Current Protein & Peptide Science

Ben M. Dunn  
Department of Biochemistry and Molecular Biology University of Florida
College of Medicine, P.O. Box 100245, Gainesville
Florida, FL 32610-0245


Proteomics of the Dystrophin-glycoprotein Complex and Dystrophinopathy

Author(s): Ashling Holland, Steven Carberry and Kay Ohlendieck

Affiliation: Department of Biology, National University of Ireland, Maynooth, Co. Kildare, Ireland

Keywords: Dystrobrevin, dystroglycan, dystrophin, dystrophin-glycoprotein complex, muscular dystrophy, sarcoglycan, sarcospan, syntrophin.


The largest human gene is represented by the X-chromosomal dystrophin gene of 2.4 million bases, which encodes for the membrane cytoskeletal protein dystrophin. The dystrophin isoform Dp427 has a subsarcolemmal location and forms a supramolecular membrane assembly with a variety of glycoproteins. In healthy muscle fibres, dystrophin acts as an actin-binding protein that links the cytoskeleton via the α/β-dystroglycan complex to the extracellular matrix protein laminin. This trans-sarcolemmal complex is believed to stabilize the muscle surface and thus prevents membrane rupturing during excitation-contraction-relaxation cycles. In the highly progressive muscle wasting disease Duchenne muscular dystrophy, the primary deficiency in dystrophin causes a drastic reduction in dystrophin-associated glycoproteins, which renders muscle fibres more susceptible to necrosis. Following the biochemical and cell biological characterization of the dystrophin-glycoprotein complex, several mass spectrometry-based proteomic studies have investigated global changes in dystrophin-deficient muscle tissues. This review briefly outlines the basic domain structure of Dp427 and the composition of the dystrophin-associated glycoprotein complex from skeletal muscle. A detailed discussion of recent proteomic analyses of the purified dystrophin-glycoprotein complex is included, as well as a summary of mass spectrometric surveys of dystrophic specimens. The study of these new areas of muscle proteomics tends to improve our understanding of the normal function of dystrophin in contractile fibres and better define the molecular mechanism of X-linked muscular dystrophy.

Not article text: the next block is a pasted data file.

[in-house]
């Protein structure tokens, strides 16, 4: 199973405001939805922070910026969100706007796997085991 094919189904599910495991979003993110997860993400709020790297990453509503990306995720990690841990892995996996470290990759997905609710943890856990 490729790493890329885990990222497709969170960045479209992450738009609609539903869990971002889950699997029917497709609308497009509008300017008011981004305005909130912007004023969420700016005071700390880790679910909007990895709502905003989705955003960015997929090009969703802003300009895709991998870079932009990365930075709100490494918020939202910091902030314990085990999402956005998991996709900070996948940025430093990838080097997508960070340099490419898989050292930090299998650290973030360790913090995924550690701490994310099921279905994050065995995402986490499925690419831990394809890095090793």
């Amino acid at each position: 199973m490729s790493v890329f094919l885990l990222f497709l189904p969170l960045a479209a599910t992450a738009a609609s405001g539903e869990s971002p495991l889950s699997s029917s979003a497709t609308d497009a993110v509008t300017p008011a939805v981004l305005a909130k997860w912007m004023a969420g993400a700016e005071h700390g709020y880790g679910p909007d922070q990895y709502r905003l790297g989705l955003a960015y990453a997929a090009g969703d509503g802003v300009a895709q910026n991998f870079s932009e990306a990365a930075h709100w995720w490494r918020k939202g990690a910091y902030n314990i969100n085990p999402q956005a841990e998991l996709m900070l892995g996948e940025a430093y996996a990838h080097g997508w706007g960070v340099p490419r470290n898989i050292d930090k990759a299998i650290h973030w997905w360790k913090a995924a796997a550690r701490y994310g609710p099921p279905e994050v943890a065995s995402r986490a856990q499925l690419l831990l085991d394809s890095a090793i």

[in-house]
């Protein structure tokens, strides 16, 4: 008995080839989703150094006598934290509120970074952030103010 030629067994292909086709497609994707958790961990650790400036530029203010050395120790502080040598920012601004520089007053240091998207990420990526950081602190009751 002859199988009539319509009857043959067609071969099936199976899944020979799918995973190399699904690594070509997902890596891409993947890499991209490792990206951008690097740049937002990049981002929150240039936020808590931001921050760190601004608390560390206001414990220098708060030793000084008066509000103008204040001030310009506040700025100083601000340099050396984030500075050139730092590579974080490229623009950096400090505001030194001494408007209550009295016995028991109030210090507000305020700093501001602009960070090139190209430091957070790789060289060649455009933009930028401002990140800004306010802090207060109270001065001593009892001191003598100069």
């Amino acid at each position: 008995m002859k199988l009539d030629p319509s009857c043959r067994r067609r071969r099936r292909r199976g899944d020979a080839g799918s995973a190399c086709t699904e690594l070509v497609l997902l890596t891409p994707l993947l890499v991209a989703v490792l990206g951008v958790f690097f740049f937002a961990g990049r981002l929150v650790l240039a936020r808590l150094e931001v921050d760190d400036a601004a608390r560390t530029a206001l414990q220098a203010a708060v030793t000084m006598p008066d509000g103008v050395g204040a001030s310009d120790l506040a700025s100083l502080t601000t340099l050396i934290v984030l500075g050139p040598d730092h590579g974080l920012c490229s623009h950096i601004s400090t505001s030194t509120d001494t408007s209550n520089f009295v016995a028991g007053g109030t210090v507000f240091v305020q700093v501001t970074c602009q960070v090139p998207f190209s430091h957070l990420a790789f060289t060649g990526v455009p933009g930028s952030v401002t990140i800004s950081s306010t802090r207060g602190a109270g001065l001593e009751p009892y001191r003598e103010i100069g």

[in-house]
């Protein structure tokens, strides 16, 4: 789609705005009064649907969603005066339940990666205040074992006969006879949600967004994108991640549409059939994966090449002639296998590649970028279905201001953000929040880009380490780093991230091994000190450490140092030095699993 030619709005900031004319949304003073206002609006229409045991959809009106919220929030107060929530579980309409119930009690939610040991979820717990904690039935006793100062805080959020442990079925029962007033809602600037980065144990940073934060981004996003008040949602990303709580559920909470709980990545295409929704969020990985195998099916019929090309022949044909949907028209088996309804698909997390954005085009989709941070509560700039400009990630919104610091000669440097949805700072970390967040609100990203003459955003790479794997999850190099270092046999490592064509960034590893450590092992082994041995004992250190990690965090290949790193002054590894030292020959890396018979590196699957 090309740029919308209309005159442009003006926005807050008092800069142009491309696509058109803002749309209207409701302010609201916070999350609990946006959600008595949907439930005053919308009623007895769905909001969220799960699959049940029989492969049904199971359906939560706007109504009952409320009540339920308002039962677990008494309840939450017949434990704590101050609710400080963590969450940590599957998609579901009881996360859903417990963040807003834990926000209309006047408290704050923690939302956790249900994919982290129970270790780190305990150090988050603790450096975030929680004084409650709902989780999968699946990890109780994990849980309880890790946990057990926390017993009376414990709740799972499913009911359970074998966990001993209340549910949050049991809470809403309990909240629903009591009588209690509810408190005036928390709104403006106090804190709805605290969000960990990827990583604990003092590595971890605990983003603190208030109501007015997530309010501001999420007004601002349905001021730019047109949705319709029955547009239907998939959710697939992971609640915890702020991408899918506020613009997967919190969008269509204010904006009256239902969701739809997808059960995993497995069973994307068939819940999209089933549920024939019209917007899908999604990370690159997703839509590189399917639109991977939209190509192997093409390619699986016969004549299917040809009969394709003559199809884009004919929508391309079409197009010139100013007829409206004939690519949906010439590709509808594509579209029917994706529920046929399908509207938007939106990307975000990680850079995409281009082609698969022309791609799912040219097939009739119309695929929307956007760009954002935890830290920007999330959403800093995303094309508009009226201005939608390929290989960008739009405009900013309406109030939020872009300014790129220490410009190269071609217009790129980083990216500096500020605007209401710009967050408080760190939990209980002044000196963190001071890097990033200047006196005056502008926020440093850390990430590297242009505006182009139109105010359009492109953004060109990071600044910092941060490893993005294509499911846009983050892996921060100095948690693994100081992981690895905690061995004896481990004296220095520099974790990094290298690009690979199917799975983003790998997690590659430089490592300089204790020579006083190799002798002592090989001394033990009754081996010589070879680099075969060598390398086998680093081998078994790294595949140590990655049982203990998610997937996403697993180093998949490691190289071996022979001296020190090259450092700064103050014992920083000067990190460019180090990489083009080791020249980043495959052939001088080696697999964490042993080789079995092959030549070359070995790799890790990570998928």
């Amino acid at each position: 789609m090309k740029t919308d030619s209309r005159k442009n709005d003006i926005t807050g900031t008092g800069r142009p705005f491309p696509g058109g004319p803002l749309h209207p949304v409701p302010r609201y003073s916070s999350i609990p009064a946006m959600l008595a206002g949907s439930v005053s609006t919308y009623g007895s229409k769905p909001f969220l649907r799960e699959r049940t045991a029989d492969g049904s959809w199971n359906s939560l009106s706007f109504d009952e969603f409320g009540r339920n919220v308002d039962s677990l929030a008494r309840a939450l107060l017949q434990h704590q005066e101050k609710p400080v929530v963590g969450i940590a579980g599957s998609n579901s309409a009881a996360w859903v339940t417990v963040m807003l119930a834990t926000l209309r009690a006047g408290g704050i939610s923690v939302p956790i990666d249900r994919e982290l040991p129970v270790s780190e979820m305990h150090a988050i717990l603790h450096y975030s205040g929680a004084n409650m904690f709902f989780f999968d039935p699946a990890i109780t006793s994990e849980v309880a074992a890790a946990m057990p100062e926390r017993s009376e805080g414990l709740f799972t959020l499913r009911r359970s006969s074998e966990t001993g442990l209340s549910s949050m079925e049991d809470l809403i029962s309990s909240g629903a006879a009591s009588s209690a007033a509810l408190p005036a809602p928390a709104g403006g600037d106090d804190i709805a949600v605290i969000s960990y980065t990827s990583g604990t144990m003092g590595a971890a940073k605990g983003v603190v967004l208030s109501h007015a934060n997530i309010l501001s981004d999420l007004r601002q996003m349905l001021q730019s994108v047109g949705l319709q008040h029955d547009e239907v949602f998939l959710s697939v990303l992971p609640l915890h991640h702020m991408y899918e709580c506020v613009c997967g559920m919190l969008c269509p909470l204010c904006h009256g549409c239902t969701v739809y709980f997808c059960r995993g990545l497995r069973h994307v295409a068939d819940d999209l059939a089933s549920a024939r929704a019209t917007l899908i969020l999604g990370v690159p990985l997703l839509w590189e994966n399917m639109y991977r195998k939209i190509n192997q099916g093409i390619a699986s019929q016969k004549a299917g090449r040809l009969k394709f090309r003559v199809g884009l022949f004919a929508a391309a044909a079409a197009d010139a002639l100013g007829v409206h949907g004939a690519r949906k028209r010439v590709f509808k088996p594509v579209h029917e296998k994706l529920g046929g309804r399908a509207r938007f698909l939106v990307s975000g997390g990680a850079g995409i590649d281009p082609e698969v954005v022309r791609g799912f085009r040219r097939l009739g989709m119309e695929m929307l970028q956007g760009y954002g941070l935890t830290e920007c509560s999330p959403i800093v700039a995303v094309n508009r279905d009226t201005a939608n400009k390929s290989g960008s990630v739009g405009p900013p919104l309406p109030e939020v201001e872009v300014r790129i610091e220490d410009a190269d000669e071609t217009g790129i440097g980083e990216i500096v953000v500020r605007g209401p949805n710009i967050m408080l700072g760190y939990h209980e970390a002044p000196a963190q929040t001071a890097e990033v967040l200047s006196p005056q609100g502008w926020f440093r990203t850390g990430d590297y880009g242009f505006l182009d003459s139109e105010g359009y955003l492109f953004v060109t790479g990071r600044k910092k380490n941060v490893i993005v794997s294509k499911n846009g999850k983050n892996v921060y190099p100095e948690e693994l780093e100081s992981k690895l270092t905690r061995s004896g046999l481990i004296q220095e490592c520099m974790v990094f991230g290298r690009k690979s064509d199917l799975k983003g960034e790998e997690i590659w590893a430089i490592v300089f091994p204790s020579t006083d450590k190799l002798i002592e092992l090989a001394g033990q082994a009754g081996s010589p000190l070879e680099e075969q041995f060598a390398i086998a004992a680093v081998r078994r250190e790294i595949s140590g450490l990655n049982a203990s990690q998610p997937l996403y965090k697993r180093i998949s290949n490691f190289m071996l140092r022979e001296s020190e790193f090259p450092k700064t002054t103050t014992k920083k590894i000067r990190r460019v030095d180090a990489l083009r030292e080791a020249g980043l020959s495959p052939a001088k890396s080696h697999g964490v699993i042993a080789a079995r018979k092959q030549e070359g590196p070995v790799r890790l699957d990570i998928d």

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Article Details

Page: [680 - 697]
Pages: 18
DOI: 10.2174/13892037113146660083